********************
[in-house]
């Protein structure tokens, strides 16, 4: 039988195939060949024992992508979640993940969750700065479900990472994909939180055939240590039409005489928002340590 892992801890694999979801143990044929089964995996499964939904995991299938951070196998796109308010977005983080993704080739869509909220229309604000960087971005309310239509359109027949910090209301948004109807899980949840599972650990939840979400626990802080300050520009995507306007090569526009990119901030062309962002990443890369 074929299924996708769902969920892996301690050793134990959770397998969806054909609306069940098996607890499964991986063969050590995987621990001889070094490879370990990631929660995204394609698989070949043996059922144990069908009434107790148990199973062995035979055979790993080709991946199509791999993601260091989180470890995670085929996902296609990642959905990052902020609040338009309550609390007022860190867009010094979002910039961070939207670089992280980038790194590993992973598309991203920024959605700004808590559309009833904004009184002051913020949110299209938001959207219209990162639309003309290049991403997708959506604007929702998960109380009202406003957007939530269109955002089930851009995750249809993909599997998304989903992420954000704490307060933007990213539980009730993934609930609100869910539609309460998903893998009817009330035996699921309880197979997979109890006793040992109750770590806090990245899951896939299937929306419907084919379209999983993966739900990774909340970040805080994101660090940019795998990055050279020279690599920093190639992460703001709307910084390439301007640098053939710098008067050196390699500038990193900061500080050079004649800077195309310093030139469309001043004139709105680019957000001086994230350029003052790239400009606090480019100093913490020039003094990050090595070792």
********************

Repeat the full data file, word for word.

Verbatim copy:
[in-house]
């Protein structure tokens, strides 16, 4: 039988195939060949024992992508979640993940969750700065479900990472994909939180055939240590039409005489928002340590 892992801890694999979801143990044929089964995996499964939904995991299938951070196998796109308010977005983080993704080739869509909220229309604000960087971005309310239509359109027949910090209301948004109807899980949840599972650990939840979400626990802080300050520009995507306007090569526009990119901030062309962002990443890369 074929299924996708769902969920892996301690050793134990959770397998969806054909609306069940098996607890499964991986063969050590995987621990001889070094490879370990990631929660995204394609698989070949043996059922144990069908009434107790148990199973062995035979055979790993080709991946199509791999993601260091989180470890995670085929996902296609990642959905990052902020609040338009309550609390007022860190867009010094979002910039961070939207670089992280980038790194590993992973598309991203920024959605700004808590559309009833904004009184002051913020949110299209938001959207219209990162639309003309290049991403997708959506604007929702998960109380009202406003957007939530269109955002089930851009995750249809993909599997998304989903992420954000704490307060933007990213539980009730993934609930609100869910539609309460998903893998009817009330035996699921309880197979997979109890006793040992109750770590806090990245899951896939299937929306419907084919379209999983993966739900990774909340970040805080994101660090940019795998990055050279020279690599920093190639992460703001709307910084390439301007640098053939710098008067050196390699500038990193900061500080050079004649800077195309310093030139469309001043004139709105680019957000001086994230350029003052790239400009606090480019100093913490020039003094990050090595070792």